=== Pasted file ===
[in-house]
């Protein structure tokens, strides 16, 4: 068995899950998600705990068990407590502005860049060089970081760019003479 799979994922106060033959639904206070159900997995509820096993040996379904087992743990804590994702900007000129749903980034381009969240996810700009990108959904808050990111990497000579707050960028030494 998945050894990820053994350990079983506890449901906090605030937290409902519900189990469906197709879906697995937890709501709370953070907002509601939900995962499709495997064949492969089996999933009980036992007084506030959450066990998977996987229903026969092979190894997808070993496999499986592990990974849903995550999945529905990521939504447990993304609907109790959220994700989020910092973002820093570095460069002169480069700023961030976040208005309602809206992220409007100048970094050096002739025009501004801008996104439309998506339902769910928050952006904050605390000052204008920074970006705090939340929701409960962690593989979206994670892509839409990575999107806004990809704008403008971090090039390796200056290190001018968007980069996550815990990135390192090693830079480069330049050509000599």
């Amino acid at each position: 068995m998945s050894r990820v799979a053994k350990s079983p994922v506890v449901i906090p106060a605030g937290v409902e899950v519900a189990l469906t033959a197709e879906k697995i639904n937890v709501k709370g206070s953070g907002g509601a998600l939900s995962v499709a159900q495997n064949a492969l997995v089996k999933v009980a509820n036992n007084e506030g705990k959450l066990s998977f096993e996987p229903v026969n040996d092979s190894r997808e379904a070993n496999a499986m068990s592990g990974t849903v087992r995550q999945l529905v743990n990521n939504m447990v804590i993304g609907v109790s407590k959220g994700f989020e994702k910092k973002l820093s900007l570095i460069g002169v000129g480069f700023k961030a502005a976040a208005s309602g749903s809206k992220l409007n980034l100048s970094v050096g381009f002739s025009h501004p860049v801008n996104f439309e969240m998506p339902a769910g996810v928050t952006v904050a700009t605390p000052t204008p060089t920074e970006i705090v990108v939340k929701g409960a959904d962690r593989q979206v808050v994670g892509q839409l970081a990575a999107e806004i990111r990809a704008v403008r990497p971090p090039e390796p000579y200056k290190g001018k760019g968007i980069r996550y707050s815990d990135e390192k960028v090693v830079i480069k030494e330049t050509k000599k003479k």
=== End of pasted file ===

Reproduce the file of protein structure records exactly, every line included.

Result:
[in-house]
């Protein structure tokens, strides 16, 4: 068995899950998600705990068990407590502005860049060089970081760019003479 799979994922106060033959639904206070159900997995509820096993040996379904087992743990804590994702900007000129749903980034381009969240996810700009990108959904808050990111990497000579707050960028030494 998945050894990820053994350990079983506890449901906090605030937290409902519900189990469906197709879906697995937890709501709370953070907002509601939900995962499709495997064949492969089996999933009980036992007084506030959450066990998977996987229903026969092979190894997808070993496999499986592990990974849903995550999945529905990521939504447990993304609907109790959220994700989020910092973002820093570095460069002169480069700023961030976040208005309602809206992220409007100048970094050096002739025009501004801008996104439309998506339902769910928050952006904050605390000052204008920074970006705090939340929701409960962690593989979206994670892509839409990575999107806004990809704008403008971090090039390796200056290190001018968007980069996550815990990135390192090693830079480069330049050509000599």
């Amino acid at each position: 068995m998945s050894r990820v799979a053994k350990s079983p994922v506890v449901i906090p106060a605030g937290v409902e899950v519900a189990l469906t033959a197709e879906k697995i639904n937890v709501k709370g206070s953070g907002g509601a998600l939900s995962v499709a159900q495997n064949a492969l997995v089996k999933v009980a509820n036992n007084e506030g705990k959450l066990s998977f096993e996987p229903v026969n040996d092979s190894r997808e379904a070993n496999a499986m068990s592990g990974t849903v087992r995550q999945l529905v743990n990521n939504m447990v804590i993304g609907v109790s407590k959220g994700f989020e994702k910092k973002l820093s900007l570095i460069g002169v000129g480069f700023k961030a502005a976040a208005s309602g749903s809206k992220l409007n980034l100048s970094v050096g381009f002739s025009h501004p860049v801008n996104f439309e969240m998506p339902a769910g996810v928050t952006v904050a700009t605390p000052t204008p060089t920074e970006i705090v990108v939340k929701g409960a959904d962690r593989q979206v808050v994670g892509q839409l970081a990575a999107e806004i990111r990809a704008v403008r990497p971090p090039e390796p000579y200056k290190g001018k760019g968007i980069r996550y707050s815990d990135e390192k960028v090693v830079i480069k030494e330049t050509k000599k003479k």